Could Un’goro bring back Lifecoach?
In a recent vlog, pro player and streamer personality Adrian “Lifecoach” Koy announced that he’d be leaving the competitive scene. This was motivated primarily by his feelings about the game. His explanation is worth watching. Among the many points, the most salient was a feeling that skill in Hearthstone went unrewarded; that matchup and draw RNG decided the majority of games; and that it was fundamentally noncompetitive. He likens the Hearthstone experience to guiding a tossed coin mid-air, rather than making meaningful decisions.
That complaint might be somewhat ameliorated in the latest expansion announced for Hearthstone, Lost Secrets of Un’goro. Flavor-wise, Un’goro promises Dinosaurs, Elementals, and carnivorous plants. That’s exciting enough, but it’s the mechanics that could really shake up the way we play Hearthstone.
Hearthstone’s developers, Team 5, have been printing more and more “build-around” cards over the past few expansions. Starting with the much maligned Mysterious Challenger, developing with Reno Jackson, and culminating in the Old Gods, “Build-arounds” share common characteristics. They tend to generate value far exceeding their mana cost, but require a dependency on certain types of cards or deck-building strategies.
The benefits of build-arounds to the game are clear; they incentivise combinations, playstyles and synergies that would otherwise not be viable. Reno and Kazakus encourage variety and a slower-paced playstyle with Highlander decks. Drakonid Operative almost single-handedly makes Dragon Priest competitive; N’zoth makes Deathrattles into a game-ending board.
The downside is that the deck’s inherent inconsistencies due to running sub-optimal synergy cards are only balanced when the overpowered build-around is drawn. Reno Jackson may be the most powerful heal in the game. But forcing aggro matchups to be almost entirely dependent on whether or not he is drawn in time is hardly healthy. Anybody can tell you about the frustration of having a key card on the bottom of your deck.
Adventures in Questing
Un’Goro seeks to build on build-arounds and improve them with the inclusion of “Quests”. Quests are Legendary, class-specific spells that cost one mana. Once played, they act as a secret. Once their condition is activated, you are granted a powerful card. It is promised to be “some of the most powerful cards in Hearthstone” in the announcement video. The example we are given is the Priest quest, which grants a five mana 8/8 that sets your hero’s health to 40. This is only if you can meet the difficult condition of summoning seven deathrattle minions.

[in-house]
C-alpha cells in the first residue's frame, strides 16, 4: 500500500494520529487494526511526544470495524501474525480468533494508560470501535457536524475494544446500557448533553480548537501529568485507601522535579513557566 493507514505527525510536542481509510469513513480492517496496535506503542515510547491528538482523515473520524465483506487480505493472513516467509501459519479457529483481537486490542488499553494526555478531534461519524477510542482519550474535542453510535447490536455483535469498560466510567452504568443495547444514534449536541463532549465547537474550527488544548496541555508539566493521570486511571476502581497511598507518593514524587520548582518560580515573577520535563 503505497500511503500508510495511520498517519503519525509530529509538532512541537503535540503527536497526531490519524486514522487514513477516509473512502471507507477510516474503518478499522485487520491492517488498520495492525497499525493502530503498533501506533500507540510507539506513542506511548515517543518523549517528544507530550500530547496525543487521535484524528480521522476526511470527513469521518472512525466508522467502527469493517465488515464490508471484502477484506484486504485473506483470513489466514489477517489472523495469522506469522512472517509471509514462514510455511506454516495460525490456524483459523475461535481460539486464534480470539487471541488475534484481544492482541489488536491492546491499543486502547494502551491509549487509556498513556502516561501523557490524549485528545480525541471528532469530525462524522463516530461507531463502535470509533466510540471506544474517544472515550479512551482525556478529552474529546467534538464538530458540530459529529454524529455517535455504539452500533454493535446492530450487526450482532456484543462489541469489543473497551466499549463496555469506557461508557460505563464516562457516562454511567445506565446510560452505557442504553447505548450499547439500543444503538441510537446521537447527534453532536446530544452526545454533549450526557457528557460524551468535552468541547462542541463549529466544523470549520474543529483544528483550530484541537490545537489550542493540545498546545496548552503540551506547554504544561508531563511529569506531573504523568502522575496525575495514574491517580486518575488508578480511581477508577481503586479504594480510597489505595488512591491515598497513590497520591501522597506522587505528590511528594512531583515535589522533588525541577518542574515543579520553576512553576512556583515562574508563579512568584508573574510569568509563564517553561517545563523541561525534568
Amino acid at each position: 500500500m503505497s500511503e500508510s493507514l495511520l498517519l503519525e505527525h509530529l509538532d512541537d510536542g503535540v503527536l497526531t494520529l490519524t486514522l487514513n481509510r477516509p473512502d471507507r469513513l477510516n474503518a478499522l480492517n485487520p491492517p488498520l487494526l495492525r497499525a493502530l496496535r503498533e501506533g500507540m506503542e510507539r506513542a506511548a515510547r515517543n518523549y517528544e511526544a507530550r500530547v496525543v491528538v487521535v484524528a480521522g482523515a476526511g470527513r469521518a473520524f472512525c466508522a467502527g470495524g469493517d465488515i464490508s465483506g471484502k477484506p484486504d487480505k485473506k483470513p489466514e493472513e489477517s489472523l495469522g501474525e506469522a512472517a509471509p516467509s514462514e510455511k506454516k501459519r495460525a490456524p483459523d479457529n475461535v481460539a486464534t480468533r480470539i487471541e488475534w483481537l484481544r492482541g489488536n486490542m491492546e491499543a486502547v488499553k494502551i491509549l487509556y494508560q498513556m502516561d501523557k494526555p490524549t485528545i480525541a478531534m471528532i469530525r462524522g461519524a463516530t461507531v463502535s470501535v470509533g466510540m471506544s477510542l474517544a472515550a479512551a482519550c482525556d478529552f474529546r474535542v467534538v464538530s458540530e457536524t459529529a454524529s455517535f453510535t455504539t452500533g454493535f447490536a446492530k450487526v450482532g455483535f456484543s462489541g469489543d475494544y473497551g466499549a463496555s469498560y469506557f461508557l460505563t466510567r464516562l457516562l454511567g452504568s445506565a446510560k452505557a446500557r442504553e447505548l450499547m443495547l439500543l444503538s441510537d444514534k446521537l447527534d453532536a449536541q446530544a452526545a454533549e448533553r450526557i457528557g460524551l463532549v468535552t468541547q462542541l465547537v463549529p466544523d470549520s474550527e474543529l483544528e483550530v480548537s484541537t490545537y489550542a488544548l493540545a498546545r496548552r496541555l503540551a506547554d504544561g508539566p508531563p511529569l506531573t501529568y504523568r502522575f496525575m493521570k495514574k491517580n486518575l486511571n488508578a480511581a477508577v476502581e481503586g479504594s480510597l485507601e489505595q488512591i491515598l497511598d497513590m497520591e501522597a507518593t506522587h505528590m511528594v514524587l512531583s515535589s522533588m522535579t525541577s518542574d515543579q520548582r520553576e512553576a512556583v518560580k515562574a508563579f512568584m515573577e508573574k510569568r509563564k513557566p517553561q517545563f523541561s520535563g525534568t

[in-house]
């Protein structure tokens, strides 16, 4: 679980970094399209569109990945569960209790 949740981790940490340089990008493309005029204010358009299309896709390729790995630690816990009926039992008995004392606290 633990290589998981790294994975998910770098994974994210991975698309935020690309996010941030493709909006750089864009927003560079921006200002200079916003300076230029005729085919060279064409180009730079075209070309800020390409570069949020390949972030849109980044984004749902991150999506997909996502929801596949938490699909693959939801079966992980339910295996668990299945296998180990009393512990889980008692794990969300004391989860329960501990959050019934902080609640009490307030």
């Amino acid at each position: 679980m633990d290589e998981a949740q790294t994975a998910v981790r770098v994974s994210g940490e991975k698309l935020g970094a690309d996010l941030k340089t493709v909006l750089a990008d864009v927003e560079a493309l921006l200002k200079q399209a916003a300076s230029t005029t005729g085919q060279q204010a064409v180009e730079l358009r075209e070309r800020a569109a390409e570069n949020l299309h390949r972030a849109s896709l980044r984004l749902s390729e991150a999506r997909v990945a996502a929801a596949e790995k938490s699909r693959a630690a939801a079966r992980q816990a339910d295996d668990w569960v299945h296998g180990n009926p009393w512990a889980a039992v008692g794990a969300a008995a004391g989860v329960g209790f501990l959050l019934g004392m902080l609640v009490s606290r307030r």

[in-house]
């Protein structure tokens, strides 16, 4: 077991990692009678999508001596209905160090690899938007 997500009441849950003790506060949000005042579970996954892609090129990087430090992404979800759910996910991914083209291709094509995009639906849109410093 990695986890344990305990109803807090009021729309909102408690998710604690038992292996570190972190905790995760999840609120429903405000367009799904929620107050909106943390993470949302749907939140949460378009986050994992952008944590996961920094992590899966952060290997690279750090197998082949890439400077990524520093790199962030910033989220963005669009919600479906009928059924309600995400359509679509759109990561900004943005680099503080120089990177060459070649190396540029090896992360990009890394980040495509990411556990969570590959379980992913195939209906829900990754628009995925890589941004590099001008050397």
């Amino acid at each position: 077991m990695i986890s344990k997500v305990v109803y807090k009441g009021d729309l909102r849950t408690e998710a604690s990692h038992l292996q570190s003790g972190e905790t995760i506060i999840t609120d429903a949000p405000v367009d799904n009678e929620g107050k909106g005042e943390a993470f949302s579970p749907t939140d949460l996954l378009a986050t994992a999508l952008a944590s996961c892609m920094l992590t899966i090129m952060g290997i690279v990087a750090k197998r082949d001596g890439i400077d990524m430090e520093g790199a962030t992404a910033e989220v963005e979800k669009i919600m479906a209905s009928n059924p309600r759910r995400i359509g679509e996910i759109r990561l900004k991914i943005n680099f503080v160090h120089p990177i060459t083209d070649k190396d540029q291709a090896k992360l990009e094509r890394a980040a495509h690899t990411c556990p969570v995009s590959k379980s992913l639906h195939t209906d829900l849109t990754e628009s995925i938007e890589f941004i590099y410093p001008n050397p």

So far, so standard. Where these Quests get interesting is that they are guaranteed to be a part of your initial mulligan. Though they can be mulliganed away in matchups where the Quest is undesirable, this grants them an unrivaled consistency in activation, if your deck is built to accommodate them.
This can massively help the feelings of card-draw RNG overly affecting matchups. Instead of auto-losing the matches where your build-arounds are in your last five cards, Quests can be reliably activated. Not only that, but their potentially game-ending effects can be planned for in advance, as you see your opponent’s Quest ticker get gradually higher.
Though further judgement must be withheld until the exact nature of the cards are revealed, this alone is a highly promising sign for reducing feelings of helplessness in the face of bad luck.
Midrange and Curvestone
Midrange has always had a problem in Hearthstone. The archetype is fundamentally reliant on curving out with efficiently-statted minions. Only occasionally do we see usage of reactive spells and off-curve plays. For much of Hearthstone’s history, Midrange has been lamented as simply taking obvious trades and dropping the biggest on-curve minion each turn. While professional players can eke out additional wins by optimizing some decisions, the majority of choices are very straightforward.
There are numerous downsides to rewarding this type of play experience. It sidelines skill, makes draw RNG more paramount, and makes games feel exceedingly similar. Attempts to spice things up, with mechanics like Inspire and Discover, have only partially succeeded. While recent Midrange tyrants like Shaman have managed to avoid this due to a reliance on hero-powering and spells, the problem remains endemic to almost all pro-active, non-aggro decks.
A core element of the Un’goro expansion is the “Adapt” keyword. Applied to minions, it allows cards to gain additional stats or effects when played or meeting a condition. Themed around the elemental influences of the crater, this can give your minion +3 attack, Divine Shield, Windfury, or other effects as chosen via a discover-like interface. By choosing the right adapt effect for the board state, you can tune your minions for the matchup and situation you’re presented with.
While spawning two extra 1/1s or gaining Taunt may not seem an incredibly exciting proposition, the impact on play may be huge. When every minion played results in a decision being made, play becomes fundamentally more engaging and skill-testing. Dropping big stuff on curve will still be important. But it’s possible that the best players can gain a huge edge by tuning their minions perfectly on the fly.
While we’ve only seen a few examples so far, the opportunity for Adapt to make a big impact should excite you if you’re someone who enjoys playing midrange decks and cares about reaching higher levels of play.
All images courtesy of Blizzard Entertainment